Scale AI Scores $325 Million to Grow AI Solution

Digitalbrain

By: Mary Jander

Scale AI, a late-stage startup based in San Francisco, has scored $325 million in Series E funding at a valuation that tops $7 billion. And just as newsworthy as the money is what Scale’s done to get it—namely, alleviate a major pain point for enterprise use of artificial intelligence (AI) and machine learning (ML).

Founded in 2016 by MIT dropout and ex-Quora tech lead Alexandr Wang, Scale AI has tracked impressive growth. In less than two years, it’s garnered $580 million in funding, bringing its total to just over $600 million.

Its investors could fill a city bus, but the latest round was co-led by Dragoneer, Greenoaks Capital, and Tiger Global, with participation from Wellington Management and Durable Capital, along with existing investors Coatue, Index, Founders Fund, and YC. Accel Partners, Thrive Capital, Spark Capital, and a range of individuals are among investors in past rounds.

2020 futuriom primo pro 300x600

Scale AI claims to have “hundreds” of customers, including Brex, DoorDash, Etsy, General Motors, iRobot, NVIDIA, Oshkosh, PayPal, Pinterest, Samsung, SAP, Square, Toyota, the U.S. Department of Defense, and the U.S. Air Force. It claims 489 employees. It has its own conference.

Scale AI Picked a Hot Spot

What’s this startup doing right? Scale AI’s success comes from meeting a significant need among the growing number of enterprises looking to leverage AI and ML to automate processes and boost business. Scale AI does this by handling the data preparation for ML modeling that otherwise relies heavily on manual work by specialist firms. There’s plenty of help that way, but it can be slow and costly.

To back up a bit: Machine learning uses input data iteratively to discern and predict statistically-specified outcomes. The challenge is to feed ML models what they need in order to derive the right results. Without some form of automated labeling, getting databases that are overflowing with information into a model to answer specific questions can be daunting. That’s the problem Scale AI addresses. And it is fundamental to the creation of machine-learning models that are increasingly used to solve problems and automate processes in a range of vertical markets.

Scale AI’s solution is a series of application programming interfaces (APIs) that ingest raw data to a proprietary platform and use a combination of Scale AI’s own technologies, human expertise, and machine learning to label and annotate the data so that it can then be used for ML modeling.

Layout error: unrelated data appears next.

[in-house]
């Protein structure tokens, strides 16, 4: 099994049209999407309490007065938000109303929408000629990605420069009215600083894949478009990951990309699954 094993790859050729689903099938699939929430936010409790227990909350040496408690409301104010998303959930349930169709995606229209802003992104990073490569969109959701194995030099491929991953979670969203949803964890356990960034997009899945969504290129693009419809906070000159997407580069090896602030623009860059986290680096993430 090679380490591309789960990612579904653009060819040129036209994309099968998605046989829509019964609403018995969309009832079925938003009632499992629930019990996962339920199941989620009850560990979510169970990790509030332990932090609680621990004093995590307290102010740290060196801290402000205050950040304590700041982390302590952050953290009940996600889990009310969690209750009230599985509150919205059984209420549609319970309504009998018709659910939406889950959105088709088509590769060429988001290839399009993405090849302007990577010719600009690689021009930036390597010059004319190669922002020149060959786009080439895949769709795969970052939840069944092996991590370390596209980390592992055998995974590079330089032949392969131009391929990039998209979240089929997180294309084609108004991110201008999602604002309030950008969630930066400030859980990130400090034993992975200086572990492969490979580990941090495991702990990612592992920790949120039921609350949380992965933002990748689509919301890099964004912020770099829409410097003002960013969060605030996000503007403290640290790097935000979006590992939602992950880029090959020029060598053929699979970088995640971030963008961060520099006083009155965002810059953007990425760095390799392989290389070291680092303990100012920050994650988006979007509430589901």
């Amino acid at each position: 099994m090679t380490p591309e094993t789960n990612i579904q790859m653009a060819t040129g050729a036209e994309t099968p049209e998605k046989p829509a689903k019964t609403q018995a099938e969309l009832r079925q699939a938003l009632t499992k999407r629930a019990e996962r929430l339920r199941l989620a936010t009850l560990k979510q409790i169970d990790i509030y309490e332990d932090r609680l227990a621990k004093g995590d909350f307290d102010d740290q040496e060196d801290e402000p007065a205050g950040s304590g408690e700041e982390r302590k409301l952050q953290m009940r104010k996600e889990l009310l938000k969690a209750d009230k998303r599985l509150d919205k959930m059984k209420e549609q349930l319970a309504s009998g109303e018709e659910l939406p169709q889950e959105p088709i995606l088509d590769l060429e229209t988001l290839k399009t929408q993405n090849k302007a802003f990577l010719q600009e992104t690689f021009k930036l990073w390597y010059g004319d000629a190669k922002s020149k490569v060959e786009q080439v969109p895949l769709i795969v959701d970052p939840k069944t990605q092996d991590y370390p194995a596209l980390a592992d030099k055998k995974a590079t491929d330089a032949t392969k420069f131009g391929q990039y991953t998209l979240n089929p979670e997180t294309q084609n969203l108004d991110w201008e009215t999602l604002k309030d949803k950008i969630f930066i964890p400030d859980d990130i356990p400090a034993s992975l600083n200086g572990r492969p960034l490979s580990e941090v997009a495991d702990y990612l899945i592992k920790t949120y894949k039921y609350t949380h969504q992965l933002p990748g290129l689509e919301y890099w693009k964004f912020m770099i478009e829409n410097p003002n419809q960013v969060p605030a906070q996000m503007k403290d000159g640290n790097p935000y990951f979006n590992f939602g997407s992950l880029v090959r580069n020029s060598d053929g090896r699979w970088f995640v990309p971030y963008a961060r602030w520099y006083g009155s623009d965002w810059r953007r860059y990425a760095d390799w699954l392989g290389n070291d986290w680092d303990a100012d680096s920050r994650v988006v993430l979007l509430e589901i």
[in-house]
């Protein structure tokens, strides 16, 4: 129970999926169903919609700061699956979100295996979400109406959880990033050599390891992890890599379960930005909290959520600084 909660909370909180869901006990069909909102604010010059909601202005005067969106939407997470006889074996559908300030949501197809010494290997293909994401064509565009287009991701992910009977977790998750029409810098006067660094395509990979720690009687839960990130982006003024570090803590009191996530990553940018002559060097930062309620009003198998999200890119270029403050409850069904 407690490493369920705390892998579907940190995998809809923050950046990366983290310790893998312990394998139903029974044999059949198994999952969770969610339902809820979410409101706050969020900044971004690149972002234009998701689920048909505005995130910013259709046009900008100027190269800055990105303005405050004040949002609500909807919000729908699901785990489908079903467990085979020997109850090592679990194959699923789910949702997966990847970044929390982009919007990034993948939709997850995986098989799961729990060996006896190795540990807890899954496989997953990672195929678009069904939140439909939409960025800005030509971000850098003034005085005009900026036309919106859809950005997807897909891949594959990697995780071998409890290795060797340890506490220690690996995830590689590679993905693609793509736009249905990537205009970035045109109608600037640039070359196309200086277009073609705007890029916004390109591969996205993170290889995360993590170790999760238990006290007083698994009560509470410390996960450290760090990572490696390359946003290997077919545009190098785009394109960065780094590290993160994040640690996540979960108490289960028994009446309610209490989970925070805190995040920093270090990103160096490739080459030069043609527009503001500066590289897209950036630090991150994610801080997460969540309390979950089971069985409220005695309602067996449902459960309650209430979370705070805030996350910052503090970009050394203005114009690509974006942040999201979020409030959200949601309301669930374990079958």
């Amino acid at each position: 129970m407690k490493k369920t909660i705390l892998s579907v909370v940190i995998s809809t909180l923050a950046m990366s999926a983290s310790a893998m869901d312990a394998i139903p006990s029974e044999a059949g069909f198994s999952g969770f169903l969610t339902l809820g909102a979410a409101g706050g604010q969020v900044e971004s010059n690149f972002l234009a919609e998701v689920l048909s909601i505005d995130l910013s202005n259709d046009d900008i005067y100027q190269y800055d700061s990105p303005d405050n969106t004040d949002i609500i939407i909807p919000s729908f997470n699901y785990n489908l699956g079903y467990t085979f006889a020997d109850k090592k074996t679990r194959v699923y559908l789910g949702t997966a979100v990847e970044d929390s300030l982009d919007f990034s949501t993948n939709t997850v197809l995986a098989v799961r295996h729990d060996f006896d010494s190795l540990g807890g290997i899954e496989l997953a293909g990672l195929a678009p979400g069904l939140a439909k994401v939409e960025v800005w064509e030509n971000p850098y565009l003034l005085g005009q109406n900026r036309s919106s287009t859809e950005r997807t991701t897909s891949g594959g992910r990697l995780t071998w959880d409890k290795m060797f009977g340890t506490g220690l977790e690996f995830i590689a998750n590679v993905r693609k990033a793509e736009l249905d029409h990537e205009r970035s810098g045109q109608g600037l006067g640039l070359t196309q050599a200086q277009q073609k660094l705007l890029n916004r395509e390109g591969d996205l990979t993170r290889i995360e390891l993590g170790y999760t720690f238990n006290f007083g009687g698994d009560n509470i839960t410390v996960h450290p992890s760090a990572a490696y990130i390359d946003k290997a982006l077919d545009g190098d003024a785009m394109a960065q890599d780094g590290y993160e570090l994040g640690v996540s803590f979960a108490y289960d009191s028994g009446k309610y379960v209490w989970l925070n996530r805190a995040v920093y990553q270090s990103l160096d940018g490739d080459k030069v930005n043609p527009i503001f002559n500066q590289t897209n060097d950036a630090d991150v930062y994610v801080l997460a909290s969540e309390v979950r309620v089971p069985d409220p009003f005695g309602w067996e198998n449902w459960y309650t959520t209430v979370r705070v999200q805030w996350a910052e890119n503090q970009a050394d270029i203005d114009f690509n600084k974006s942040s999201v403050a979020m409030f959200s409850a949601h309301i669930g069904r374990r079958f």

Human labeling isn’t eliminated, but it’s significantly reduced, and the margin of human error narrowed.

Scale AI’s Focus

Scale AI has succeeded in part by focusing on a specific solution that's in demand. It has also narrowed its focus to specific markets where machine learning and AI are becoming essential to business. These include autonomous vehicles, government, document management, retail and e-commerce, and robotics and manufacturing.

Scale AI also has picked its next problem to solve — managing the AI development cycle. A product called Nucleus was released last year that purports to marshal the process of creating ML models with increased efficiency and success. The product had its origins in Helia.ai, a company that specialized in computer vision software for video analytics, whose staff Scale AI acquired in November 2020 (terms undisclosed). Co-founder and former Helia CEO Russell Kaplan (ex-Tesla) now heads up the Nucleus team at Scale AI.

ML Labeling Competition On the Rise

Scale AI has drawn ahead of a growing cohort of startups in an increasingly crowded field that are seeking to till the fertile area of automated data prep for ML. To name just two: Labelbox, founded in 2018 in San Francisco, which has raised $79 million from Andreessen Horowitz and Kleiner Perkins, among others; and Hive, a company founded in 2013 and backed by General Catalyst and Founders Fund.

Computer vision modeling is a particularly popular niche for ML labeling, the kind used to track pedestrian traffic at the mall or to create smart traffic-monitoring cameras, for instance. An Open Source Computer Vision Library (OpenCV) is available that offers open source computer vision and machine learning software, including help with annotation. Clarifai, founded in 2013 and headquartered in Delaware, specializes in computer vision ML and has gotten $40 million from Union Square Ventures and Menlo Ventures, among others.

Larger companies also see opportunity in this niche, and all three cloud leaders offer APIs that streamline machine learning and in particular computer vision ML models. Microsoft (MSFT) offers a Computer Vision API and Video API as part of Azure Computer Vision and Azure Custom Vision. Google offers similar service as part of Google Cloud Platform.

Expect these kinds of tools to proliferate as applications speed up with 5G, particularly at the network edge. The world of IoT and industrial IoT will be particularly rife with automated solutions — and the machine learning models that help to create them.